Counterfeit Medicine News for the Week of June 1, 2020
In a June 4th editorial the Center for Science in the Public Interest highlighted the continuing problem of supplement sellers trying to cash in on the coronavirus pandemic. The FDA continues to send warning letters to companies making false and misleading claims that their products diagnose, treat, cure, or prevent COVID-19. Federal authorities shut down a business in Fort Davis, TX when its owner allegedly continued to sell fraudulent coronavirus cures and treatments after receiving a cease and desist letter from the FDA.
Homeland Security Investigations agents in Baltimore, MD seized more than 14,000 unapproved COVID-19 capsules and several COVID-19 test kits. U.S. Customs and Border Protection officers at the port of Vicksburg/Jackson in Mississippi reported seizing two shipments of Lainhua Qingwen capsules and Banlangen granules advertised to treat COVID-19 symptoms, which were primarily made of sugar and iron. According to CBP, officers have seized more than a million counterfeit or prohibited items that claimed to treat, prevent, or protect medical staff from the coronavirus as of June 1.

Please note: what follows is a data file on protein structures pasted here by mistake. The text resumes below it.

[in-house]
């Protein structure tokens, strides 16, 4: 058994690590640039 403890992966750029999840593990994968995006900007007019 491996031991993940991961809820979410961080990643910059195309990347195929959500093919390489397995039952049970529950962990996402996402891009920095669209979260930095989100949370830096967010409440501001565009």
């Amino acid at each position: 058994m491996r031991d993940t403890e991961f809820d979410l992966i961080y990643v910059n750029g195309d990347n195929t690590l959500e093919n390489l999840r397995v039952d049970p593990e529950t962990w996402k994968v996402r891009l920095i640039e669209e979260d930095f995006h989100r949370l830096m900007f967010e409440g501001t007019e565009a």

Washington State has recovered $333 million of as much as $650 million in coronavirus-related unemployment claims stolen by a West African fraud ring. The FTC has a list of steps to take if a scammer claims your benefits.
The National Association of Boards of Pharmacy released their May 2020 Rogue Rx Activity Report, an analysis of how rogue online pharmacies have pivoted to exploit COVID-19 for profits.
Other Counterfeit News:
Authorities in Kentucky announced an uptick in overdoses that they attribute to an increase in the availability of counterfeit prescription pills. Similar warnings were issued in Flagstaff, AZ, and in Clark County, WA, where a Vancouver resident has been charged with controlled substance homicide for the counterfeit pill related deaths of LaJeune Q. Gay and Kristina L. Rosbach. In addition, Grundy County, TN deputies arrested two Monteagle, TN residents for the possession of counterfeit prescription pills believed to contain fentanyl as part of a larger investigation into the source of pills for fentanyl poisonings and poisoning deaths in April.
Even as we are dealing with the pandemic, PSM is keeping a steady eye on public reports of dangerous counterfeit drugs. Check back for next week’s summary.